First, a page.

I had previously ran a WordPress site that hosted an example of bootstrap. I messed around with bootstrap when creating a custom WordPress theme from scratch using HTML, CSS, and PHP. Linking bootstrap to my project allowed me to create a theme that was responsive to the size of the view port. This enabled the website to resize and show / hide elements accordingly when the browser window was resized or otherwise manipulated.
Being a bit of a data hoarder, I still had the WordPress database laying around and recently recovered it along with some old content within. Though these are outdated and no longer being worked on, they are neat to look back on. Not only is the bootstrap example found below old, but the writing is identical to the post I made back in 2016. For this reason, though I’m writing this short explanation now in 2020, this post is dated according to the original post date.
October 20, 2016
Bootstrap is one of the many CSS frameworks available to make the common tasks in CSS easier to achieve, saving you time in rewriting various CSS rules and selectors. To use Bootstrap, you will have to include some files in your workspace, and link them accordingly so they will be recognized across your entire project. There are a few ways to do this, the easiest way is to include the CSS within the ‘Head’ of your website. There are, however, a few other ways to do this that could be considered healthier for your web page. For the sake of simplicity and to save you any headaches during what I’m assuming is your learning process, we will stick to the basics.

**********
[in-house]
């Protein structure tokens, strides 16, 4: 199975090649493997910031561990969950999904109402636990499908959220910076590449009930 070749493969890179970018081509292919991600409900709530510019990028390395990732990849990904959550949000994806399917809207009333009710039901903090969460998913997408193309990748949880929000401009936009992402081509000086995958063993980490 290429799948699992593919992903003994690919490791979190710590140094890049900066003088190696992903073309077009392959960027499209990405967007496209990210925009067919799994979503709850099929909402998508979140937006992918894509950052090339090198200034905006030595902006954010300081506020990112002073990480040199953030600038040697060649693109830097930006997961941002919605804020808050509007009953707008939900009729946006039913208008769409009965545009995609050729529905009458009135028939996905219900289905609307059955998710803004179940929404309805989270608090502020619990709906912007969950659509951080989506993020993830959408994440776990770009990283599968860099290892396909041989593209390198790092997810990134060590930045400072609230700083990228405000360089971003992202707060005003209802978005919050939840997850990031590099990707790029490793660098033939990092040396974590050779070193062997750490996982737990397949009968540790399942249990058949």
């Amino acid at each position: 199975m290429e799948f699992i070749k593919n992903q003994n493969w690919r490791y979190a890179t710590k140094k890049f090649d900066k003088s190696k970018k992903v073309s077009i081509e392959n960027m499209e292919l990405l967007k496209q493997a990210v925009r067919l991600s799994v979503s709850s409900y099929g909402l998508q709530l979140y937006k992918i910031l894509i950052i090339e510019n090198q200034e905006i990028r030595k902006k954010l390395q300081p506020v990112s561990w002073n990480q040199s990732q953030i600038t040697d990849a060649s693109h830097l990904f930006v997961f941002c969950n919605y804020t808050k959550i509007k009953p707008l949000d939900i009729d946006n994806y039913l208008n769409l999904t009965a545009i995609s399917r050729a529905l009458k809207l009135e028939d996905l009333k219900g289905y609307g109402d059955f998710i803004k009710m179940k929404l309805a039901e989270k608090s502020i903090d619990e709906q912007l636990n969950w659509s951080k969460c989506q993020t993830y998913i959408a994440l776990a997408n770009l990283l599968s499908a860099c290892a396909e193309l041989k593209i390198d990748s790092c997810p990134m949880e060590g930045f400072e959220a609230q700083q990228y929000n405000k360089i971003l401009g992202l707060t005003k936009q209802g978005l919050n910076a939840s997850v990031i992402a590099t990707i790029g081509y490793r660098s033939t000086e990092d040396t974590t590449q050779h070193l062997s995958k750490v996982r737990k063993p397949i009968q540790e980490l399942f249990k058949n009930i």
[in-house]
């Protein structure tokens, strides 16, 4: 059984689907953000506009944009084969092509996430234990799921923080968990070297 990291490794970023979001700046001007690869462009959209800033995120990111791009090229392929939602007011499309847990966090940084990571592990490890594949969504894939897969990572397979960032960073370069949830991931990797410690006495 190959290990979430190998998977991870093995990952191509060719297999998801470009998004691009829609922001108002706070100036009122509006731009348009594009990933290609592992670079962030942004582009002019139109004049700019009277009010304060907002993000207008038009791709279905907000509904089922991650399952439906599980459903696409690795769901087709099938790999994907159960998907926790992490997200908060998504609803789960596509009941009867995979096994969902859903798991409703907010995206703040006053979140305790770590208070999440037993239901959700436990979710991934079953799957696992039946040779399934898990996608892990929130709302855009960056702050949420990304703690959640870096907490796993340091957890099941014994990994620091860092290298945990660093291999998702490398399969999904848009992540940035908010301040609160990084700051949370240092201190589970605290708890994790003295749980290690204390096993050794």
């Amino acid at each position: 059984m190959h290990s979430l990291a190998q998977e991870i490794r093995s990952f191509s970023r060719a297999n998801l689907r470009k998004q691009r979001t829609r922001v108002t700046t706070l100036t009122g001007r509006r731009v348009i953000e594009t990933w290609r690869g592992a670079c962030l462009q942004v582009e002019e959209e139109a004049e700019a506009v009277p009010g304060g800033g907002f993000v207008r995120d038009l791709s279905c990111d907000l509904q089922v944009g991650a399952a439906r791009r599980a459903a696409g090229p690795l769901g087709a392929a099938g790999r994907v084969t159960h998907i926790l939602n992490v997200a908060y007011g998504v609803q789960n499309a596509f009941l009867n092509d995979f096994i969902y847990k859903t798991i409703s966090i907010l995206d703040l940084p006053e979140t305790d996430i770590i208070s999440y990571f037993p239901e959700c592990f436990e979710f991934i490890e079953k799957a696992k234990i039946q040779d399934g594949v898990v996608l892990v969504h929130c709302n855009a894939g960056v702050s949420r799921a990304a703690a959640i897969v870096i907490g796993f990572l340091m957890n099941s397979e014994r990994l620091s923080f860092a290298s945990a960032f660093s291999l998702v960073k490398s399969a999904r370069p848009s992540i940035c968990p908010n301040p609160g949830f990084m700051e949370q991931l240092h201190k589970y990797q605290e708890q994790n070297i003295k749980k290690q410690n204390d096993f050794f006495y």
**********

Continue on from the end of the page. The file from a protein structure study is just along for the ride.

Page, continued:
So, after you’ve included this into your HTML document, it should look something like this…
Ok, so we’ve included Bootstrap into our HTML project, but how do we use it?
Bootstrap is a CSS frameworks, which consists of classes you can apply to your HTML. If you’re completely new to Bootstrap, Hacker Themes provides a great reference of all the classes bootstrap contains. Looking at this can be a bit overwhelming at first, but it’s not so bad once you get into it. We won’t get into most the classes here, we’re just going to reference the Grid section for now. A grid must be created inside a container, which contains columns inside of rows. Bootstrap 4.0 uses a 12 column layout. What this means is you can control the placement of content with 12 responsive columns across any size device.
Each tier of classes scales up, meaning if you plan on setting the same widths for xs and sm, you only need to specify xs. You’ll notice in the example above that each row has a set of columns that add up to be 12, following the 12 column layout that we know Bootstrap 4.0 utilizes. If you throw this code together, you’ll end up with this responsive layout. This is awful looking in its current state, I’ve applied some simple CSS to make it easier for you to see what’s happening while you resize the window or rotate your mobile device, but this does little for the overall appearance of the layout. Once you add some content, and a little more CSS to style the page, you have a responsive web page! From this point on, just tackle the layout one section at a time. Bootstrap contains many useful tools, aside from the grid classes, that allow you to create buttons, navigation menus, carousels, and much more. You can use these classes together to create not only a great looking web page, but a responsive web page that will display according to the viewport of the visitor. This prevents from content appearing in an undesirable way, often times making it difficult or impossible to navigate. Knowing this, with a little effort I was able to create the WordPress theme you’re viewing. In the future, I’ll return to elaborate on using Bootstrap and some of its many tools, but the subject is too large to fit into one post.
Very basic example of how Bootstrap can be utilized to create scaling web pages. You can view the html code by inspecting the following page within your browser.
Alternatively, without bootstrap, the same HTML would look like this example